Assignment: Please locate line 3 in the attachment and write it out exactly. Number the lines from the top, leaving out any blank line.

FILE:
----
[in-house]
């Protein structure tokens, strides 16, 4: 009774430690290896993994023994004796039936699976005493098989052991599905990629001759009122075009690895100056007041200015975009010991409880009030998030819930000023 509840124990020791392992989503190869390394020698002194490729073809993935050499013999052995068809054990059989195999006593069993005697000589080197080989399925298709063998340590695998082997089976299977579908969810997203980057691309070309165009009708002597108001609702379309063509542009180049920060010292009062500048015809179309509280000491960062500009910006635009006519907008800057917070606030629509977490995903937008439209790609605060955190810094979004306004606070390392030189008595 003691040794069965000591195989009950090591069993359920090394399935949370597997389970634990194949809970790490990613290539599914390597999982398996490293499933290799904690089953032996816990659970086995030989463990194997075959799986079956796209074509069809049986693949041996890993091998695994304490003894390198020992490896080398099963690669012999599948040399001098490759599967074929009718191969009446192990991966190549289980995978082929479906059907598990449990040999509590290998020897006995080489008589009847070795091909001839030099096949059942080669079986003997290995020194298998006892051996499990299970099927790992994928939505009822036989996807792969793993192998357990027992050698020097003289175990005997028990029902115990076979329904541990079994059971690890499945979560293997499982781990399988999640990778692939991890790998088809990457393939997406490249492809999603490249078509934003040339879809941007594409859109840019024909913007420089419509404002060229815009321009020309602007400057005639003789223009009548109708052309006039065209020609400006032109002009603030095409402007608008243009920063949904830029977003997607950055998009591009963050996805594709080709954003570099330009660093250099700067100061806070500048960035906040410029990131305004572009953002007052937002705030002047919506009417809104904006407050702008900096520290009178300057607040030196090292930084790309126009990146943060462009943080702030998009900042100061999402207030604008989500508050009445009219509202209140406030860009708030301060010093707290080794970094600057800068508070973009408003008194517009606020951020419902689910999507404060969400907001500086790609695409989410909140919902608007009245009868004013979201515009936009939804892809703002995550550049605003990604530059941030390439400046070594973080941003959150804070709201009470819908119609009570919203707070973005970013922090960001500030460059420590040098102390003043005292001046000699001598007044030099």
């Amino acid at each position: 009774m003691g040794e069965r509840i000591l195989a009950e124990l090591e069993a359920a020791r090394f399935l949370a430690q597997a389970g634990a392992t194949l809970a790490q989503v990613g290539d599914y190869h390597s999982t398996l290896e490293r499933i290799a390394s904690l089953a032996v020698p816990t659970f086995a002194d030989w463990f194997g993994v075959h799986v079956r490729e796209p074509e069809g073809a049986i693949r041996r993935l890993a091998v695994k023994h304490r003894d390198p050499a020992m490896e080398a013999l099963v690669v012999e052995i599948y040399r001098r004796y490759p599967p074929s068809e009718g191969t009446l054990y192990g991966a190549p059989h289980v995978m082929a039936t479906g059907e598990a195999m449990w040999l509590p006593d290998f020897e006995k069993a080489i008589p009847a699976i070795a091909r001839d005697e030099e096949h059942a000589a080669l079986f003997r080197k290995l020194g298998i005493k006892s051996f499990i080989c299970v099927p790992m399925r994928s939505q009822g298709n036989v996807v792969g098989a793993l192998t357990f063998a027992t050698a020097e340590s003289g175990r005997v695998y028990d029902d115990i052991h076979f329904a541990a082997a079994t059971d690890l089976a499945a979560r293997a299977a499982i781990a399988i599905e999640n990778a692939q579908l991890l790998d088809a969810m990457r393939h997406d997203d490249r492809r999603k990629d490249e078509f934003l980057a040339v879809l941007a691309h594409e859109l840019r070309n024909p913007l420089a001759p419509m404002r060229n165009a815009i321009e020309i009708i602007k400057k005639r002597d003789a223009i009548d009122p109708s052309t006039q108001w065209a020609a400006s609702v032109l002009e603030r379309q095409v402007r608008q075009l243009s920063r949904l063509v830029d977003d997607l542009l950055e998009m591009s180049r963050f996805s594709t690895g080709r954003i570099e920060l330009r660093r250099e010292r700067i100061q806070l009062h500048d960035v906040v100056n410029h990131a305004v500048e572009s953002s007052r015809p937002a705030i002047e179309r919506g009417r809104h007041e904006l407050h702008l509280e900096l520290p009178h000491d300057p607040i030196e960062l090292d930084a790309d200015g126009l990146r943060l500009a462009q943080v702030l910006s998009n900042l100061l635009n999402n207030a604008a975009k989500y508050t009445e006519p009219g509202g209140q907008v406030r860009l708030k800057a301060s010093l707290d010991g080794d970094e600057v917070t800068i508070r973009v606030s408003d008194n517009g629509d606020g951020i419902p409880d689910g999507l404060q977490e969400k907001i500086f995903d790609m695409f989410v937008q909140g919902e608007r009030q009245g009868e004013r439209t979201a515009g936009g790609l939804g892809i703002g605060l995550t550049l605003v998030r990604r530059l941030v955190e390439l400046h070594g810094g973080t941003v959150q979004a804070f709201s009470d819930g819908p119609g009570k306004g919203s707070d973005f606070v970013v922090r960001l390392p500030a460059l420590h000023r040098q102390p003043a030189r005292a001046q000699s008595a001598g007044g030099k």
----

């Amino acid at each position: 009774m003691g040794e069965r509840i000591l195989a009950e124990l090591e069993a359920a020791r090394f399935l949370a430690q597997a389970g634990a392992t194949l809970a790490q989503v990613g290539d599914y190869h390597s999982t398996l290896e490293r499933i290799a390394s904690l089953a032996v020698p816990t659970f086995a002194d030989w463990f194997g993994v075959h799986v079956r490729e796209p074509e069809g073809a049986i693949r041996r993935l890993a091998v695994k023994h304490r003894d390198p050499a020992m490896e080398a013999l099963v690669v012999e052995i599948y040399r001098r004796y490759p599967p074929s068809e009718g191969t009446l054990y192990g991966a190549p059989h289980v995978m082929a039936t479906g059907e598990a195999m449990w040999l509590p006593d290998f020897e006995k069993a080489i008589p009847a699976i070795a091909r001839d005697e030099e096949h059942a000589a080669l079986f003997r080197k290995l020194g298998i005493k006892s051996f499990i080989c299970v099927p790992m399925r994928s939505q009822g298709n036989v996807v792969g098989a793993l192998t357990f063998a027992t050698a020097e340590s003289g175990r005997v695998y028990d029902d115990i052991h076979f329904a541990a082997a079994t059971d690890l089976a499945a979560r293997a299977a499982i781990a399988i599905e999640n990778a692939q579908l991890l790998d088809a969810m990457r393939h997406d997203d490249r492809r999603k990629d490249e078509f934003l980057a040339v879809l941007a691309h594409e859109l840019r070309n024909p913007l420089a001759p419509m404002r060229n165009a815009i321009e020309i009708i602007k400057k005639r002597d003789a223009i009548d009122p109708s052309t006039q108001w065209a020609a400006s609702v032109l002009e603030r379309q095409v402007r608008q075009l243009s920063r949904l063509v830029d977003d997607l542009l950055e998009m591009s180049r963050f996805s594709t690895g080709r954003i570099e920060l330009r660093r250099e010292r700067i100061q806070l009062h500048d960035v906040v100056n410029h990131a305004v500048e572009s953002s007052r015809p937002a705030i002047e179309r919506g009417r809104h007041e904006l407050h702008l509280e900096l520290p009178h000491d300057p607040i030196e960062l090292d930084a790309d200015g126009l990146r943060l500009a462009q943080v702030l910006s998009n900042l100061l635009n999402n207030a604008a975009k989500y508050t009445e006519p009219g509202g209140q907008v406030r860009l708030k800057a301060s010093l707290d010991g080794d970094e600057v917070t800068i508070r973009v606030s408003d008194n517009g629509d606020g951020i419902p409880d689910g999507l404060q977490e969400k907001i500086f995903d790609m695409f989410v937008q909140g919902e608007r009030q009245g009868e004013r439209t979201a515009g936009g790609l939804g892809i703002g605060l995550t550049l605003v998030r990604r530059l941030v955190e390439l400046h070594g810094g973080t941003v959150q979004a804070f709201s009470d819930g819908p119609g009570k306004g919203s707070d973005f606070v970013v922090r960001l390392p500030a460059l420590h000023r040098q102390p003043a030189r005292a001046q000699s008595a001598g007044g030099k």